Tuesday, May 15, 2012

Ban A&E Intervention

The following comment was submitted by a treatment provider in the UK, who had never heard of 'A&E Intervention'. Her reaction and perspective on this issues is thought provoking and may be something licensed professionals need to examine and debate as future ethical considerations for their fields of practice. Should licensed professionals ban involvement of clinical practice in 'entertainment' formats. More so, should the treatment and recovery community call on a boycott of products and services that advertise with A&E until Intervention is removed from the air.

This writer say "yes"...


  1. We don't get that programme, or any even approaching it in the exploitation ranks, in the UK, but it seems that the addicts get a chance to go through rehab if they get filmed? i assume that they are all consenting adults, but here in the UK it does not count as consent if the person is under the influence of drugs, sex would be rape, marriage would be invalid, and to film a person for entertainment would be exploitation. the places i have worked have had a blanket policy of no contact between the media and our clients, and as workers we are only allowed to be interviewed or filmed under very specific circumstances, it's hard to believe that in the modern world that anyone would think that programme is ok.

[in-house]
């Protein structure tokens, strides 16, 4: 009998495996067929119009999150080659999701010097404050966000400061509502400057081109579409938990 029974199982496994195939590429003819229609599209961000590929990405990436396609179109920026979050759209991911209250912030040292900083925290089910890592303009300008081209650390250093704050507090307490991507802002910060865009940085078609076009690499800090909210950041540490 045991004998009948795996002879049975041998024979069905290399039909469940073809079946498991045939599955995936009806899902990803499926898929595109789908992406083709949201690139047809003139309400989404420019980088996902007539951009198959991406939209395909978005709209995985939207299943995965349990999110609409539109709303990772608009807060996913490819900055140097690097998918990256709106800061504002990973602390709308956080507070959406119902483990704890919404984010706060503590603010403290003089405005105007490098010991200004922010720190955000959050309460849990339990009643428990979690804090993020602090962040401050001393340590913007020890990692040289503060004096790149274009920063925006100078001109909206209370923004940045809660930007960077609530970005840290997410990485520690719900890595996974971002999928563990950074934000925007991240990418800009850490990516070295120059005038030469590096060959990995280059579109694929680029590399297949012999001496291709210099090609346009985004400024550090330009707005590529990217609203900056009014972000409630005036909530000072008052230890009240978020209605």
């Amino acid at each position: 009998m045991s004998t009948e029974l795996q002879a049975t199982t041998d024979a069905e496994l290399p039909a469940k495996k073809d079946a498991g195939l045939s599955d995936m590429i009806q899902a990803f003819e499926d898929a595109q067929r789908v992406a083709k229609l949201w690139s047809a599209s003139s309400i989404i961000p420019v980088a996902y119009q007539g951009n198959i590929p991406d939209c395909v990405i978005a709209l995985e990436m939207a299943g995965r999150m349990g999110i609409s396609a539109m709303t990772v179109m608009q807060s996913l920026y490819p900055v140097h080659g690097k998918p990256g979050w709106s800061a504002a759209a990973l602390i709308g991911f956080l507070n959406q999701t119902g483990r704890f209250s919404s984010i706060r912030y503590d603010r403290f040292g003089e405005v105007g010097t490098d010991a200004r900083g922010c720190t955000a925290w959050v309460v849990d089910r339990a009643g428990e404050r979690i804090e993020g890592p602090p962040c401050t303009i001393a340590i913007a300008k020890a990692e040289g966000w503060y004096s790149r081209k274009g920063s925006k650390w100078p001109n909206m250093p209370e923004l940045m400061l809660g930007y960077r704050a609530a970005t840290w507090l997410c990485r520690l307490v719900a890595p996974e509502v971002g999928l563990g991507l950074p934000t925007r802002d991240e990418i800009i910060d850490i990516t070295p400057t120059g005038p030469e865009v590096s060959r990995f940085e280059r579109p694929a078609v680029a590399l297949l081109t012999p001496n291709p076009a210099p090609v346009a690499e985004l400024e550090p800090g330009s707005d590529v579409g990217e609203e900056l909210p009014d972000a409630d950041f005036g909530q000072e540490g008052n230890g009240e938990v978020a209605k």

AP

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